Is Buffett Losing His Edge?

July 9, 2007 by Joe Ponzio

Back in May, Todd over at ValuePlays threw out a challenge to his visitors-explain why Buffett is no longer investing 10%, 20%, or more of Berkshire’s assets into any one company, like he did with Coca-Cola in 1988. With all due respect to Mr. Buffett’s track record, Todd has a valid point-Berkshire Hathaway isn’t buying massive stakes in relation to his company’s size.

Does this mean we should be diversifying too-buying less of each company…and more companies? Does Buffett finally see that value in Wall Street’s “diversification” advice?

Not exactly. Let me rephrase that-not at all. Instead, the securities laws are starting to work against him. Though still capable of buying 10% or more of many companies, he just can’t do it anymore.

Investment Size

Back in 1988, when Buffett bought $592 million of Coca-Cola, Berkshire Hathaway was a $2.8 billion company. His purchase represented 21% of Berkshire’s assets. Earlier this year, when he bought $1.5 billion of Johnson & Johnson, it represented less than 2% of Berkshire’s assets. Though his purchase of Johnson & Johnson was nearly three times larger, it represented a much smaller portion of his now $91 billion company.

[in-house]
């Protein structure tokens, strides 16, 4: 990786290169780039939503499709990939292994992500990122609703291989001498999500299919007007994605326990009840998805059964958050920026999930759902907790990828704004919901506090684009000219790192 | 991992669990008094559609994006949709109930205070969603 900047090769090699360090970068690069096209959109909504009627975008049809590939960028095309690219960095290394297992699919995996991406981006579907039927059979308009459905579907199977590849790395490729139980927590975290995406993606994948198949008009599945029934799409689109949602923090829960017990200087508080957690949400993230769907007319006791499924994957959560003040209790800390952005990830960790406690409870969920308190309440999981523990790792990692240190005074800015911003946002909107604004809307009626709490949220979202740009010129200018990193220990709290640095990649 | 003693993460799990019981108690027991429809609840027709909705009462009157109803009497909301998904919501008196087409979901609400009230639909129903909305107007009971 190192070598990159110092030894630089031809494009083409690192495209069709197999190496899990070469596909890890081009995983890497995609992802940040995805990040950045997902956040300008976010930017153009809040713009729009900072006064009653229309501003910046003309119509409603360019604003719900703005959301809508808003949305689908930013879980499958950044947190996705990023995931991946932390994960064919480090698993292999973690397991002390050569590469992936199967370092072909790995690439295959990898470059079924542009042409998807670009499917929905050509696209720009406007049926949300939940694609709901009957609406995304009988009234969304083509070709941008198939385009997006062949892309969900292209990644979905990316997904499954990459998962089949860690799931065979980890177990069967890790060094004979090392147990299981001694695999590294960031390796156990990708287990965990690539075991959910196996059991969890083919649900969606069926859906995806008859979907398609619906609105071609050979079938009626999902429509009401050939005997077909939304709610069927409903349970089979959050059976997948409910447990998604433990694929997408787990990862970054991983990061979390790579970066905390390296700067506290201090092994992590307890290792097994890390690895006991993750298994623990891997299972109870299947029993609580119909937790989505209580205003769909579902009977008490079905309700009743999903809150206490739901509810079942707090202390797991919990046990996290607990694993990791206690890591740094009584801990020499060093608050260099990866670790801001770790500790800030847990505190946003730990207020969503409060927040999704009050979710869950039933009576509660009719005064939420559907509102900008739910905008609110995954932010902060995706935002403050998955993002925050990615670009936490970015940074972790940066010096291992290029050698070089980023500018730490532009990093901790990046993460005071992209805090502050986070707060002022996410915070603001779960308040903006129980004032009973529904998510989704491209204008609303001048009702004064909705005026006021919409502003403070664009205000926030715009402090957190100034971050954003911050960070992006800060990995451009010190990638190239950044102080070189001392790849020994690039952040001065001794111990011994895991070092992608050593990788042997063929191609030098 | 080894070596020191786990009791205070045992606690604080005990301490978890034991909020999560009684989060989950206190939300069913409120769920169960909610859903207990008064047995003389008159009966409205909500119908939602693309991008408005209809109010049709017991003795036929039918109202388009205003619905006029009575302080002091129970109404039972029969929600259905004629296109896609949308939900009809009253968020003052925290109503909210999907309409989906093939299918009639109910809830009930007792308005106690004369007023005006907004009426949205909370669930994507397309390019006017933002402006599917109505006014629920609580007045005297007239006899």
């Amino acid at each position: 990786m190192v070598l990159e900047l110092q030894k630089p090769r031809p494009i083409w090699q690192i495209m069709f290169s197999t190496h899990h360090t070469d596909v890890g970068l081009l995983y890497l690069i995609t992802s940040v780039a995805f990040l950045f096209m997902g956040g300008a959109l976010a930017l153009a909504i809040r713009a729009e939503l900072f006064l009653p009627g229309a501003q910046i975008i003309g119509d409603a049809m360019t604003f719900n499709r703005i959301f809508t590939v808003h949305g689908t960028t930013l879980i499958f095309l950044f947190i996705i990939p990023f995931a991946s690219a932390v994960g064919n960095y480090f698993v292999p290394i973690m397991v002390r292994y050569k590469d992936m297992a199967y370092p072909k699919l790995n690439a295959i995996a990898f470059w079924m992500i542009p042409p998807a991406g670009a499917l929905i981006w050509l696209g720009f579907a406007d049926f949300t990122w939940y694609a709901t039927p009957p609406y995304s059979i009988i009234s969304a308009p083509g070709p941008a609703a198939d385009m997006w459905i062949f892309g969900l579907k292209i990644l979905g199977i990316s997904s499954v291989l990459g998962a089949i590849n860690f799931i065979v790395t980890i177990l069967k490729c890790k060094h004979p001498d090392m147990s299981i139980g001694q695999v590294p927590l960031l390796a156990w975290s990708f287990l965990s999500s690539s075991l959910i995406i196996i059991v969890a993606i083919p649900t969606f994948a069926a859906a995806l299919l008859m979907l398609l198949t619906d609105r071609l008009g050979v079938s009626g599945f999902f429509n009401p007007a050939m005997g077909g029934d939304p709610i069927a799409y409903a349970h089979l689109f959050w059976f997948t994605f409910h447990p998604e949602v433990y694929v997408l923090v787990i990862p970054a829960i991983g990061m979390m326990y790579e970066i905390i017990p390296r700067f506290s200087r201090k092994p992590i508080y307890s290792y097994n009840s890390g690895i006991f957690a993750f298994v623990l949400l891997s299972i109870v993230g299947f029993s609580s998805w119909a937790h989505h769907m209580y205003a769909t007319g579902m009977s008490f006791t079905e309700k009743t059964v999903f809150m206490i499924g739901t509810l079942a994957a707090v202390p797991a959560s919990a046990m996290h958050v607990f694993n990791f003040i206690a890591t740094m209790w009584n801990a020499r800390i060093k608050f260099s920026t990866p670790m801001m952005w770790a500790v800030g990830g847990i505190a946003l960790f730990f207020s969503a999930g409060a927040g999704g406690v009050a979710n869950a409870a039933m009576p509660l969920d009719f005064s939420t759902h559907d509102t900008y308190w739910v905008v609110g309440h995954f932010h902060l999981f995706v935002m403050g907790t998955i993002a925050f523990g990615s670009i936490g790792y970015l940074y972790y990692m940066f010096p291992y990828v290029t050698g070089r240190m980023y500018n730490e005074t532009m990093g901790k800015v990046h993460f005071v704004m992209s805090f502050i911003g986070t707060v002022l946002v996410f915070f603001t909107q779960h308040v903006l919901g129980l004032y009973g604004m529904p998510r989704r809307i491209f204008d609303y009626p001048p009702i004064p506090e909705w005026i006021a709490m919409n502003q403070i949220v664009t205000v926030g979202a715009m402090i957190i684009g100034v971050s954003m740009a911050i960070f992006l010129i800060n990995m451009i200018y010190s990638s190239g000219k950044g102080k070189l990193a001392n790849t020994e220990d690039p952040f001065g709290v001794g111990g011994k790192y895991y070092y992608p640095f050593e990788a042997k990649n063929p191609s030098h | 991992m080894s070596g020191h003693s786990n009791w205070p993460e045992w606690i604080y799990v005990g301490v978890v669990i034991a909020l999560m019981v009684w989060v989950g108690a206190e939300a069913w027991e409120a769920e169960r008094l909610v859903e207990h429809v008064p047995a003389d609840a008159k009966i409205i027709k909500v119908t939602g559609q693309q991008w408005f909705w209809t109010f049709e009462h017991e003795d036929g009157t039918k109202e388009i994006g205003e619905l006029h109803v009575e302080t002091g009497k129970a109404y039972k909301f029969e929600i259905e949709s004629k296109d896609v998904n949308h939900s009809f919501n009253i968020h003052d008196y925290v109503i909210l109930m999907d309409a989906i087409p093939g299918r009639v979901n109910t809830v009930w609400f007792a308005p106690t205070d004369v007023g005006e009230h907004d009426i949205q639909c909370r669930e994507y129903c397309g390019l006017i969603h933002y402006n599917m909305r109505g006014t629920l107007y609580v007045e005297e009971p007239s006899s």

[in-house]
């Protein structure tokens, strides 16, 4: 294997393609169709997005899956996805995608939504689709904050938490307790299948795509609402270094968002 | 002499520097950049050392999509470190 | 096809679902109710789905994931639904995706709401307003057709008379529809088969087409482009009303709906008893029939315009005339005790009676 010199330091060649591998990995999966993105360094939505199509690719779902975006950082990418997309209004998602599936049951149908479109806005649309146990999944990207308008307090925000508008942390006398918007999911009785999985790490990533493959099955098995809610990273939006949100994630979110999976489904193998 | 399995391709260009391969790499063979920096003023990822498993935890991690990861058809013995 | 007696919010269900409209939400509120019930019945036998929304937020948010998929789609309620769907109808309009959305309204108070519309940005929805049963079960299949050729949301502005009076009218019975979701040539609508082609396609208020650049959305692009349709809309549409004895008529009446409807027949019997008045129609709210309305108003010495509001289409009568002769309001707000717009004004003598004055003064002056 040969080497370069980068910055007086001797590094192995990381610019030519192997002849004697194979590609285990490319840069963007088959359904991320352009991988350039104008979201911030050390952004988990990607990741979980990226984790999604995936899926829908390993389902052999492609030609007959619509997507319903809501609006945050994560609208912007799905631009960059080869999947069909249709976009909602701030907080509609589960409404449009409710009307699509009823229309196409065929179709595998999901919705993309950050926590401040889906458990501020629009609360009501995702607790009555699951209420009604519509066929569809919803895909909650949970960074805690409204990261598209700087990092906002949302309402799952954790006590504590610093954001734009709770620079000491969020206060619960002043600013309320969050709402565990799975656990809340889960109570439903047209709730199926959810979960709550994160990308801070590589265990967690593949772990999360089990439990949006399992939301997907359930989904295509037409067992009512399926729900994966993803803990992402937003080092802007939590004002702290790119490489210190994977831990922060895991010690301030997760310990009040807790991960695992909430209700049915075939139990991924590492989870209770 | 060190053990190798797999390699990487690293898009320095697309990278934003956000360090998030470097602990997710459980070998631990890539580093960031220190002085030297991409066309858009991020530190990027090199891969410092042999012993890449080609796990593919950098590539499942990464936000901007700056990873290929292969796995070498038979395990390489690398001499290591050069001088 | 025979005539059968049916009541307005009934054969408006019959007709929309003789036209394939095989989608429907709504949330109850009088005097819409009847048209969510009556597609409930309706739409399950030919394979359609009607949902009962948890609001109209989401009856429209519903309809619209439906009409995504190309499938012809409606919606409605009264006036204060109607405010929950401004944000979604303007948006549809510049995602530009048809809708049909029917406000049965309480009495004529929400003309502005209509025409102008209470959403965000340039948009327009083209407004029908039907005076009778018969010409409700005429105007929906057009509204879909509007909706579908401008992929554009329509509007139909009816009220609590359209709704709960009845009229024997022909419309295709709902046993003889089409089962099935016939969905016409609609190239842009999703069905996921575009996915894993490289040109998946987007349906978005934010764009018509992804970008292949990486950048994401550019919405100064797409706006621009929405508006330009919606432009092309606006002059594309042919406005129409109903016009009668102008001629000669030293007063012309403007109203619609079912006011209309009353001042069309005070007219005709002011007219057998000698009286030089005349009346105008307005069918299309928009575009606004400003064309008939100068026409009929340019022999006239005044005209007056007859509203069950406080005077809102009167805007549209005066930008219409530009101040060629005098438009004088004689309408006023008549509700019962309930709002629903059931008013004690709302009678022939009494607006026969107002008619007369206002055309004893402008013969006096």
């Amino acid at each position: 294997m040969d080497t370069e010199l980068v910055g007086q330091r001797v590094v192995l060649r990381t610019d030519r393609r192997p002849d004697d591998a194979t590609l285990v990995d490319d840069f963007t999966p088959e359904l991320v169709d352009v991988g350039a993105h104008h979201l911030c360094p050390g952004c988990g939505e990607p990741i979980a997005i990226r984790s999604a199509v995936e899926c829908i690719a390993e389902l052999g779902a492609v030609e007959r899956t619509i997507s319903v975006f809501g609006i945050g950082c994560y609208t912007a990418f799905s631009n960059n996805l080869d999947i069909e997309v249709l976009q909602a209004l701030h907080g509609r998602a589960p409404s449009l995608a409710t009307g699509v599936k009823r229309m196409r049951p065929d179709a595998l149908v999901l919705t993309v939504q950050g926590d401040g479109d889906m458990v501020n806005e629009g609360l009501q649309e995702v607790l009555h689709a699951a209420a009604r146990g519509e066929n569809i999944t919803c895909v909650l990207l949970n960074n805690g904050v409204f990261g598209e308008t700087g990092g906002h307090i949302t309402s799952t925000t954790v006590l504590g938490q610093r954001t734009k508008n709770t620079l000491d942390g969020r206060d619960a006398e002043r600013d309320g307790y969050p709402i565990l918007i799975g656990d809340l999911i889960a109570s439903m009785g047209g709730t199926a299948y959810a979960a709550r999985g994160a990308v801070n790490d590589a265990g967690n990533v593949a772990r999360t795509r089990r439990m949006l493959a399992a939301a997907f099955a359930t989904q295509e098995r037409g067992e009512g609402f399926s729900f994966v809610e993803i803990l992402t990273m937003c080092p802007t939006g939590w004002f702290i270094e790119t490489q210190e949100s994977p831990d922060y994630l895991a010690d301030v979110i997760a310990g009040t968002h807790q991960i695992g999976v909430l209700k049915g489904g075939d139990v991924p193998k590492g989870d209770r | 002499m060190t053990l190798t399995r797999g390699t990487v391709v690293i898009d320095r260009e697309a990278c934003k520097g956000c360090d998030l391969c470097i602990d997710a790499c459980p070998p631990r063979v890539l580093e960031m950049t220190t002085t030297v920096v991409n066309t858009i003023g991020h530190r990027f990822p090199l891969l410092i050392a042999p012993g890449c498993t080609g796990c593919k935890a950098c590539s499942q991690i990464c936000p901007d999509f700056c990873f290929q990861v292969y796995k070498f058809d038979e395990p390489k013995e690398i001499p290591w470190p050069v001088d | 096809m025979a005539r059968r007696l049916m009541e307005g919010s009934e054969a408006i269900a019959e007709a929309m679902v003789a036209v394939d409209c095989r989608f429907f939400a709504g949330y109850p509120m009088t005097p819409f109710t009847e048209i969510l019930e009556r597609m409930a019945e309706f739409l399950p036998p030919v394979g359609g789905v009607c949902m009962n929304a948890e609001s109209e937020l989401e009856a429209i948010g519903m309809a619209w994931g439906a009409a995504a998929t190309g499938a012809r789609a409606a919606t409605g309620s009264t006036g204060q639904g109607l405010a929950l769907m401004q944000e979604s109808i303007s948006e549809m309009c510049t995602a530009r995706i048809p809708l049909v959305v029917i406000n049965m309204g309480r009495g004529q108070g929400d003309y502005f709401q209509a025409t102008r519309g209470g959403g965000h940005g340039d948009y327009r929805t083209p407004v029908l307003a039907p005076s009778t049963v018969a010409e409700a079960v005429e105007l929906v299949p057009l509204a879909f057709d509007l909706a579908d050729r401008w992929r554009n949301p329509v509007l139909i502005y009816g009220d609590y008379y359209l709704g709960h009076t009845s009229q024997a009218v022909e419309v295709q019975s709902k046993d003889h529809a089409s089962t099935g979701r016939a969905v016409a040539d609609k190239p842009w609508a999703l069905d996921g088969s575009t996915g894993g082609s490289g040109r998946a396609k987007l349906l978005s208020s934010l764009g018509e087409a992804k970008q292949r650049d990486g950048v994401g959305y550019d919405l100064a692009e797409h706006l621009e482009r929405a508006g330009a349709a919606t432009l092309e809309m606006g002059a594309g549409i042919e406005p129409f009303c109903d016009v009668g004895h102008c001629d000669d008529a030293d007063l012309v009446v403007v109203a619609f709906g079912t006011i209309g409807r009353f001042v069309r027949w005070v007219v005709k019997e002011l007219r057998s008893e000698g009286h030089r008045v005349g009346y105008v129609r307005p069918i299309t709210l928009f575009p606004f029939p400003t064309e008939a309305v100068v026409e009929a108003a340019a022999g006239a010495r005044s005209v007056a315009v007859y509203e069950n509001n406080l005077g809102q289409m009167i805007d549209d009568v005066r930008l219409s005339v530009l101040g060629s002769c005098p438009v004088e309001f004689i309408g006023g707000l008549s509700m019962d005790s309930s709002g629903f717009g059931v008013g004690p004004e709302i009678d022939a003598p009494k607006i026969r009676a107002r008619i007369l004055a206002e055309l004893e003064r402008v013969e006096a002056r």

Opposing Forces

If an investor wants to take a large stake in a company, he or she has two forces working against the trade. On the one hand, institutional investors have to report their holdings every three months. To sneak a large amount of money into a company, an investor has three months to do so-before everyone else finds out about it and moves the stock price up or down.

On the other hand, these investors are limited as to how much stock they can quietly buy or sell on any given day. If they trade more than 1% of the average trading volume of the stock, they have to report it to the SEC, which then makes it public knowledge. Not a good way to stay under the radar.

What This Means For Buffett

By virtue of law and size, Buffett can not make super-large plays anymore. To do so would require him to report those plays to the SEC as they are happening, tipping off investors and pushing the stock price to a level where he could no longer buy it. Imagine what a company’s stock price would do if Buffett announced that he was investing 21% of Berkshire to acquire $19 billion of it. If you can’t imagine it-the price would shoot through the roof.

What This Means For You

There’s a lesson here for you-don’t be afraid to invest 21% of your portfolio into a wonderful company-a company like Coca-Cola in 1988. And don’t be upset when you have $91 billion and investing becomes somewhat difficult.

A Note From Joe Ponzio

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